Conestoga news

April 16, 2024 9:03 AM

Buzz growing around pollinator gardens on Conestoga campuses

Pollinator gardens are popping up at Conestoga to create natural spaces and support the college’s sustainability efforts.

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Pollinator gardens are being created on Conestoga campuses with native and drought-tolerant plant species.

The gardens are planted with native and drought-tolerant species that require little tending and attract pollinators - tiny but essential creatures for a healthy ecosystem and agriculture. And they’re already flocking to the natural spaces.

At the Kitchener - Doon campus, the grassy slopes outside the recreation centre were transformed from manicured lawns to more naturalized areas that are already attracting bees and other species that spread pollen from plant to plant while busily gathering food.

“If you visit them on a nice, sunny day, it is buzzing. A wide variety of pollinator species are already making use of it. It is really wonderful,” said Samantha Tremmel Lamb, environmental sustainability and energy performance manager.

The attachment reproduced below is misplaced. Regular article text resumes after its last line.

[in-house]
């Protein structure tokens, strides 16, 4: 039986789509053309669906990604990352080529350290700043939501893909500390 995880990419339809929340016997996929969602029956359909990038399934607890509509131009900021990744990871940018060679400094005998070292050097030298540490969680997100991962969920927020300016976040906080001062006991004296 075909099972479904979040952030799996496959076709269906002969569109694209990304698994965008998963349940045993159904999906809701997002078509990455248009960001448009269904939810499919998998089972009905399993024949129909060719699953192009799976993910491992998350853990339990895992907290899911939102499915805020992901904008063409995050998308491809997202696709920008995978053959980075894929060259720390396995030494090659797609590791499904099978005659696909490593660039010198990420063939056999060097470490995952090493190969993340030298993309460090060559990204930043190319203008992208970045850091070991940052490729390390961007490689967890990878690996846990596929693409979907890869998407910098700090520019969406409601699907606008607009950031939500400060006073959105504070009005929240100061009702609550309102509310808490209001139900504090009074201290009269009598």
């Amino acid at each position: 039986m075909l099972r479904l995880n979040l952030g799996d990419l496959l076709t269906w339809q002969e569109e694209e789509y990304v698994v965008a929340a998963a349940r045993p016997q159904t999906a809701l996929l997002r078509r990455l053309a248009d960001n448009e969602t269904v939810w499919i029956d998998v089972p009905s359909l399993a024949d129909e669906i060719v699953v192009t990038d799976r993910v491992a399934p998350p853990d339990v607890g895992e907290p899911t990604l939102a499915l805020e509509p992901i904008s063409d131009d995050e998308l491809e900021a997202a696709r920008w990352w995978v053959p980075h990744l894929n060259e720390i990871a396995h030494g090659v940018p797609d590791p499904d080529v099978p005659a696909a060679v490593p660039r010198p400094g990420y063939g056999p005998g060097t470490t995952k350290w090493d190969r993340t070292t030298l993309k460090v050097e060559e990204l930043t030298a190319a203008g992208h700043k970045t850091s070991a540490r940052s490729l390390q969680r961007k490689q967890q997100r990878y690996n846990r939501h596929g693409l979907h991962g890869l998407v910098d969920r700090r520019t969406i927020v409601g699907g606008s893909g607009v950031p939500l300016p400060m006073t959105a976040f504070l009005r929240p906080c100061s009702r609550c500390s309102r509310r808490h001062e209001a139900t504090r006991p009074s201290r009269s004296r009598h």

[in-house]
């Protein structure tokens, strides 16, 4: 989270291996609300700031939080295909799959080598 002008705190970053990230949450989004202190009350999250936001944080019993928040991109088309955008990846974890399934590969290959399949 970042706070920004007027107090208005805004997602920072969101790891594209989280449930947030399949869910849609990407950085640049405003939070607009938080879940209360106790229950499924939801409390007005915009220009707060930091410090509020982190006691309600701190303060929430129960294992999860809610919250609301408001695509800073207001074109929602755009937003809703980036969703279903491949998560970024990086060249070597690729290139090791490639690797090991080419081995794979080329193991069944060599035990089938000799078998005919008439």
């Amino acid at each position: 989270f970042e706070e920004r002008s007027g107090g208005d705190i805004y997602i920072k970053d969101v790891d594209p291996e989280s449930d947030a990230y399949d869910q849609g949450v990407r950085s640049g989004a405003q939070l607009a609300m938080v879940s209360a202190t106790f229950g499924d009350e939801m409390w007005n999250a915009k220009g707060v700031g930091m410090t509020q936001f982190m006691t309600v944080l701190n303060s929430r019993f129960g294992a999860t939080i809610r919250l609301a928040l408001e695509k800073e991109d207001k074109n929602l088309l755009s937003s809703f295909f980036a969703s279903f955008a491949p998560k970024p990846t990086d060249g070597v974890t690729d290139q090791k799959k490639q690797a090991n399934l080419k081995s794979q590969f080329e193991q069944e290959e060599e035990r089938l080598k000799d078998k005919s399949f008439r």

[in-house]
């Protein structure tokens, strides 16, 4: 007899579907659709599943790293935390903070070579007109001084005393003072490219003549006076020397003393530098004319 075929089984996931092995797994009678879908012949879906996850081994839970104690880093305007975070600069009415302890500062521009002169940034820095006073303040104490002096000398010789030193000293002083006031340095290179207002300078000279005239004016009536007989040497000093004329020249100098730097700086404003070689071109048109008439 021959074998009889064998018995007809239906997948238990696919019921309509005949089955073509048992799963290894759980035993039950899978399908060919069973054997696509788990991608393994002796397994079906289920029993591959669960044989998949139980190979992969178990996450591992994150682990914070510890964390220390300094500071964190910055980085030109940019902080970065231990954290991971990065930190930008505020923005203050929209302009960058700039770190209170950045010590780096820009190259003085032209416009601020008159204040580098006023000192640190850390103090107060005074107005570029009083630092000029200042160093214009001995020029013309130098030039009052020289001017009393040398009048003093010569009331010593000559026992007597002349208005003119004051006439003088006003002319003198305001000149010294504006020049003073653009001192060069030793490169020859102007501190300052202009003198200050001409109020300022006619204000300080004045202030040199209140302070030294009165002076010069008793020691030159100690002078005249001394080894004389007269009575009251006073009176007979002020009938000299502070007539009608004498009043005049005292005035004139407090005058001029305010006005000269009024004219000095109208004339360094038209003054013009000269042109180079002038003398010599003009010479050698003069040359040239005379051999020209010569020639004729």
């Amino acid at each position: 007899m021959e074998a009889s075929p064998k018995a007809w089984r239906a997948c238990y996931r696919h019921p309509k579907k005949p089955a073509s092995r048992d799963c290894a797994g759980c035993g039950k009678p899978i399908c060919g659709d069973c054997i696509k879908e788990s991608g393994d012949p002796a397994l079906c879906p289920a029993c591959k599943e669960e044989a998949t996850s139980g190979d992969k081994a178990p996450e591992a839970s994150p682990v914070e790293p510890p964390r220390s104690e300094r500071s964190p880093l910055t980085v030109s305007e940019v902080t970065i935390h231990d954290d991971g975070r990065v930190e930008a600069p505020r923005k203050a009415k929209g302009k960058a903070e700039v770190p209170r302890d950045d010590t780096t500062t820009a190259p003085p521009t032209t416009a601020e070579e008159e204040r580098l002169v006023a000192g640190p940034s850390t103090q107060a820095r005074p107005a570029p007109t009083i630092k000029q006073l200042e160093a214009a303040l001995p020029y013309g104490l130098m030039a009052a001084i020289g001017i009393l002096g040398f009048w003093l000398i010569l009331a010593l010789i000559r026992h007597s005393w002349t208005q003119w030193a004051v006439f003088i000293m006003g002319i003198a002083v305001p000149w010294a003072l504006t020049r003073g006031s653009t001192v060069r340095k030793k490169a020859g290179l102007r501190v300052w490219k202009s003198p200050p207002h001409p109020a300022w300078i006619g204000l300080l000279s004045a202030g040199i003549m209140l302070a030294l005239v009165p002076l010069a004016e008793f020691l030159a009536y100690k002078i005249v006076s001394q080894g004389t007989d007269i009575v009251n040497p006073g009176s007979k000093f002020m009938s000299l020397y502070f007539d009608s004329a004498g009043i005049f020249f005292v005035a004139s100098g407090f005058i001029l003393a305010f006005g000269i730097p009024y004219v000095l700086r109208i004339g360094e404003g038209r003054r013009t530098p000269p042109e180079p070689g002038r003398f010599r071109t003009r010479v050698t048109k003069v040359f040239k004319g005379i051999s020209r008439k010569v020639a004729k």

The gardens are part of a landscaping master plan to bring more natural spaces to Conestoga campuses.

They’re a good fit at the Cambridge - Fountain Street campus, which holds a Leadership in Energy and Environmental Design (LEED) Silver accreditation for its energy-efficient design and infrastructure, including sustainable features such as a solar field and geothermal heating and cooling system.

The pollinator gardens also incorporate an innovative green feature - permeable pavement that allows rain to pass through the surface to bring water to the vegetation and for stormwater management.

Work is still underway on adding to the Fountain Street gardens. More seating will be added - an especially nice addition for those waiting for a bus at the nearby stop. Other projects are being explored, including urban agriculture, such as beehives.

Bees, bats, beetles, birds, butterflies, flies, moths and wasps are all pollinators, and vital to crop production and in creating and preserving biodiversity. The gardens also provide a place for the pollinators to live and nest, as well as shelter over the harsh winter months.

Educational signage is coming for garden visitors to learn more about the species and habitat. The advantage of native, drought-tolerant species is they require minimal water and maintenance to thrive without pesticides.

However, the gardens aren’t solely to nurture pollinators and preserve native habitats, but also to bolster the well-being of students and staff who can immerse themselves in nature and enjoy a quiet moment.

“I love that it allows students and staff to reconnect with nature in an urban environment and learn more about our local ecosystems, the local species that are abundant in this area,” Tremmel Lamb said.

Conestoga is developing a sustainability action plan that aims to position the college as a leader in campus sustainability. The comprehensive plan will outline strategies to infuse sustainability principles into academic programs, research endeavours, operational procedures and governance.